For reasons described above, cumulative limited entry trawl and limited entry fixed gear limits for minor slope and splitnose rockfish are being adjusted for September - December. Start Printed Page 44781 Beginning September 1, limited entry limits for minor slope rockfish south of 36° N. lat. will be reduced as follows: the trawl limit will be reduced from 50,000 lb (22,680 kg) per 2 months to 15,000 lb (816 kg) per 2 months and the fixed gear limit will be reduced from 25,000 lb (11,340 kg) per 2 months to 15,000 lb (6,804 kg) per 2 months. Beginning September 1, limited entry limits for splitnose rockfish south of 36° N. lat. will be reduced as follows: the trawl limit will be reduced from 25,000 lb (11,340 kg) per 2 months to 15,000 lb (6,804 kg) per 2 months and the fixed gear limit will be reduced from 25,000 lb (11,340 kg) per 2 months to 15,000 lb (6,804 kg) per 2 months.

Limited Entry Trawl Limits for Rex Sole, Petrale, Sole, English Sole, Arrowtooth Flounder, and Other Flatfish South of 40°10′ N. lat.

To allow for retention of incidentally caught healthy flatfish stocks, the Pacific Council recommended an incidental catch allowance of rex sole, petrale sole, English sole, and arrowtooth flounder, beginning July 1, provided these fish are harvested and landed with the DTS complex. Therefore, beginning July 1, limited entry trawl flatfish limits for rex sole, petrale sole, English sole, and arrowtooth flounder, south of 40°10′ N. lat. will be 1,000 lb (454 kg) per trip if landed with DTS species. Flatfish landings must not exceed landing of DTS and flatfish other than the four species cannot be retained as of July 1, 2002.

As discussed previously, the Pacific Council recommended that depth restrictions be incorporated in the Pacific Council’s suite of management options in an effort to minimize the economic impact of groundfish management measures on the Pacific Coast fishing industry. Depth restrictions would help shift fishing effort to areas and depths where overfished groundfish species are less likely to be encountered. This type of management measure should decrease the interception and landings of overfished species while allowing the harvest of healthy groundfish stocks. These depth restrictions are a new type of management measure and need to be implemented via emergency rule. Because of the required timeline for an emergency rule, depth restrictions are not expected to be implemented before September 1, 2002.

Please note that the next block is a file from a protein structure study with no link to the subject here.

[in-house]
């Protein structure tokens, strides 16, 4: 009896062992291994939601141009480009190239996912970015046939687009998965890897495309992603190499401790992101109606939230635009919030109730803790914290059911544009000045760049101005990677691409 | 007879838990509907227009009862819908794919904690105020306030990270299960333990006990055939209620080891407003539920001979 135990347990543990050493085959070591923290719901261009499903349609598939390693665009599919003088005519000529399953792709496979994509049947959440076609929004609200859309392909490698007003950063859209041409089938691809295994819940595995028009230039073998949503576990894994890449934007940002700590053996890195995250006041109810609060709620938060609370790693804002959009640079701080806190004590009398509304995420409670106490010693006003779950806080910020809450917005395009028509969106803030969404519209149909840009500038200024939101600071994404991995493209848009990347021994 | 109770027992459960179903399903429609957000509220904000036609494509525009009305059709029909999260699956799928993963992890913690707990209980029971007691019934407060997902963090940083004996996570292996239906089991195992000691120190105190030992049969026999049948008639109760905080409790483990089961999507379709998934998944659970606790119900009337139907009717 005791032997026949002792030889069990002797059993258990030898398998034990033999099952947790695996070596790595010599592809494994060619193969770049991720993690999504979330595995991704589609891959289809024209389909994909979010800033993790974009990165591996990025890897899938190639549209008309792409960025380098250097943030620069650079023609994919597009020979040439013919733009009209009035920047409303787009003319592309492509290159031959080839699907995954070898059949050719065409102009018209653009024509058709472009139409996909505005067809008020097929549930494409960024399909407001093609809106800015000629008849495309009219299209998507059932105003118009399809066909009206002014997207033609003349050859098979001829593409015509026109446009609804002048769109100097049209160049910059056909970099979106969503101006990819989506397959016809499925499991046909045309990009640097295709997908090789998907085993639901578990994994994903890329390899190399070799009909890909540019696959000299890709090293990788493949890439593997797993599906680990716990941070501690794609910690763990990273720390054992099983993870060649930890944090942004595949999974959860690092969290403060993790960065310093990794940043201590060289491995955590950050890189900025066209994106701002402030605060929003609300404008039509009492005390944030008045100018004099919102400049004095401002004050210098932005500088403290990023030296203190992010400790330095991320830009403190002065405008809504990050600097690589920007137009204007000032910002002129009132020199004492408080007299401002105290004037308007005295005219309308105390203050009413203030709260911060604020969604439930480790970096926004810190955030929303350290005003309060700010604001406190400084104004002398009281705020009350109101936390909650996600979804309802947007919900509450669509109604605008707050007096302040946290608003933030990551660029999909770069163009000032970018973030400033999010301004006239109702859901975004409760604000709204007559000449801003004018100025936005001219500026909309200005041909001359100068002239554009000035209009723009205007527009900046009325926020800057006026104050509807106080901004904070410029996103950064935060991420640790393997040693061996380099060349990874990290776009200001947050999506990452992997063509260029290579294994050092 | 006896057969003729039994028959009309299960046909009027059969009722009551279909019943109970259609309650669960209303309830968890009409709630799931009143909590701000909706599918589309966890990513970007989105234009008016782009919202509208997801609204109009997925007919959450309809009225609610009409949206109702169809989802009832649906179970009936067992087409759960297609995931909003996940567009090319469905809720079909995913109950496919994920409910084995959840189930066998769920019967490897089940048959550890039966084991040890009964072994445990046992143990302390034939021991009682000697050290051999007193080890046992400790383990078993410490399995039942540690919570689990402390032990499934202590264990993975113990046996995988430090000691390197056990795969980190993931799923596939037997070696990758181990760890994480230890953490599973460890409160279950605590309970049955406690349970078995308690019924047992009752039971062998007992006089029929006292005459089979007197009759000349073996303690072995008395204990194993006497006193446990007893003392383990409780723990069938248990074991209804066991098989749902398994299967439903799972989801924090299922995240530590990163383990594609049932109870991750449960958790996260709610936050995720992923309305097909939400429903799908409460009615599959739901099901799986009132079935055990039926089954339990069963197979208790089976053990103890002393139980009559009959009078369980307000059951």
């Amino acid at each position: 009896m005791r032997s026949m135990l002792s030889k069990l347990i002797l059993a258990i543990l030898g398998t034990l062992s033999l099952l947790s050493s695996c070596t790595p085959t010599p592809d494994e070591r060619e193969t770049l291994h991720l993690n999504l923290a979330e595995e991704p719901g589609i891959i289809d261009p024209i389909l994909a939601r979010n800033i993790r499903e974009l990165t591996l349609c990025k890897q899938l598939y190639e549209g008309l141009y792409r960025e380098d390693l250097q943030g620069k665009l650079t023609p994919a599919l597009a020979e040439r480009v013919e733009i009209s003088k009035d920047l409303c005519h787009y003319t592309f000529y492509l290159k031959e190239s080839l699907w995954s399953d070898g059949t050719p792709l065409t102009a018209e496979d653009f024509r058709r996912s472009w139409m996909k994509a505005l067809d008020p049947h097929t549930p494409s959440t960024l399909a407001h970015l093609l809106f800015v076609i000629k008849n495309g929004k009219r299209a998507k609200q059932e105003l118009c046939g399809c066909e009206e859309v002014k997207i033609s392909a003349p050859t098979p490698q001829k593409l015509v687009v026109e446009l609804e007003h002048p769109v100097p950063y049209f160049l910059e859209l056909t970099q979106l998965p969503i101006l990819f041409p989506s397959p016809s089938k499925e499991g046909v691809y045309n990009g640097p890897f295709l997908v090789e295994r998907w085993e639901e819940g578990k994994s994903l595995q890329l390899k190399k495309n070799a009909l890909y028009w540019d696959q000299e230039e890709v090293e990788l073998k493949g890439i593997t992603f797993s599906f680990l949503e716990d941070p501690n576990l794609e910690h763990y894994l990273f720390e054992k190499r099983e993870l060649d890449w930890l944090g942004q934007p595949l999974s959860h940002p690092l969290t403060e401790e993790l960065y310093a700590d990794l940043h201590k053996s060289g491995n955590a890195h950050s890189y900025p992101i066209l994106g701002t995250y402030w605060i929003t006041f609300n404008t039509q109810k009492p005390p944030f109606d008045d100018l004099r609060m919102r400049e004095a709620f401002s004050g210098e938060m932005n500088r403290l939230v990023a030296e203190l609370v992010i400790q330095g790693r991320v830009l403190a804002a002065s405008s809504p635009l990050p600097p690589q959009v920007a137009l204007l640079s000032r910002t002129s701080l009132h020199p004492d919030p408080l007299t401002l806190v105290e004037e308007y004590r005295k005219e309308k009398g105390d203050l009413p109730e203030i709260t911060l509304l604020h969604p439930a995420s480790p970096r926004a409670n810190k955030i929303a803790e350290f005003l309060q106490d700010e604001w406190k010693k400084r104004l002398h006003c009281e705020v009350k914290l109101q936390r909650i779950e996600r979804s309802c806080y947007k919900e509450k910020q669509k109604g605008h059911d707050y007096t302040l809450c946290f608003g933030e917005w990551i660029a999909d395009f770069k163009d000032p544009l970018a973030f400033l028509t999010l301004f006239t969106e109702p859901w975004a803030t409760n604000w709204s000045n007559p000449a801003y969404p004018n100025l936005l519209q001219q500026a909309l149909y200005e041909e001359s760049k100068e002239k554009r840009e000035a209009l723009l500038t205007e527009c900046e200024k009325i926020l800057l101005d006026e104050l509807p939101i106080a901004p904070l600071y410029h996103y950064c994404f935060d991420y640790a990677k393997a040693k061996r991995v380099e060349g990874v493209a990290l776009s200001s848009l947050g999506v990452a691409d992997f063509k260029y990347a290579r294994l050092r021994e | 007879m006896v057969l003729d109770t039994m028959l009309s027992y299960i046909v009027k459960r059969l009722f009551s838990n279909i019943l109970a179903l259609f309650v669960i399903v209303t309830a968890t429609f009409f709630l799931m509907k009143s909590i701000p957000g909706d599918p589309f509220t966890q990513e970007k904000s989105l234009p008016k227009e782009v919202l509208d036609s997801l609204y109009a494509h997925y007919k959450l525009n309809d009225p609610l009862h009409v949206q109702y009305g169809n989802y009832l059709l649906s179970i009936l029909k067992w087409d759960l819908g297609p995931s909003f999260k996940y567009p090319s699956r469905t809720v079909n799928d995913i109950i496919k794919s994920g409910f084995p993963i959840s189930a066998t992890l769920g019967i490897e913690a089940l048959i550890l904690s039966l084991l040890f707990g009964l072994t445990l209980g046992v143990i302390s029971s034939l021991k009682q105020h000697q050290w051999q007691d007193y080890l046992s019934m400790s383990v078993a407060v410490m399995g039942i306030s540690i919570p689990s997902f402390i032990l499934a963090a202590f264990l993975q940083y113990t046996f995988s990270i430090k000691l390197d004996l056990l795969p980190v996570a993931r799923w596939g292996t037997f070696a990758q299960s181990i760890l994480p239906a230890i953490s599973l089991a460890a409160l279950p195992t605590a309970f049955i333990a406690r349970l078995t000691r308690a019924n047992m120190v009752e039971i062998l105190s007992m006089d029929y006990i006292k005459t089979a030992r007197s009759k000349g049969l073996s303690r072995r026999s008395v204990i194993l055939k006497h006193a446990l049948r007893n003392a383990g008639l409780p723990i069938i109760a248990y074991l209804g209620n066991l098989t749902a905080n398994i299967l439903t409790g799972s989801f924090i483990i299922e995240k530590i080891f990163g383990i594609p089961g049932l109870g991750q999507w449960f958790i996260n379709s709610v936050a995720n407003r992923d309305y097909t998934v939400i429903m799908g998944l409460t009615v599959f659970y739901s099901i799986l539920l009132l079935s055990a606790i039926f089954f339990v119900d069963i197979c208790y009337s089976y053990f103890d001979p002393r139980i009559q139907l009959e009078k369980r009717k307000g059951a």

At the September 9-13, 2002, Pacific Council meeting in Portland, Oregon, additional groundfish landing data will be available. The projected catch of both darkblotched rockfish and bocaccio will be re-assessed at this time. Based on this updated information, groundfish management measures for the remainder of 2002 will be adjusted accordingly. Additionally, the Pacific Council’s Groundfish Management Team (GMT) is scheduled to meet in early August. If the GMT projects that the darkblotched rockfish OY will be reached prior to the Pacific Council’s September meeting, a recommendation will be made to NMFS that it should restrict the fishery to eliminate the catch of darkblotched rockfish.

NMFS Actions

For the reasons stated here, NMFS concurs with the Pacific Council's recommendations and hereby announces the following changes to the 2002 specifications and management measures (67 FR 10490 March 7, 2002, as amended at 67 FR 15338 April 1, 2002, 67 FR 18117 April 15, 2002, 67 FR 30604 May 1, 2002, 67 FR 40870 June 14, 2002) to read as follows: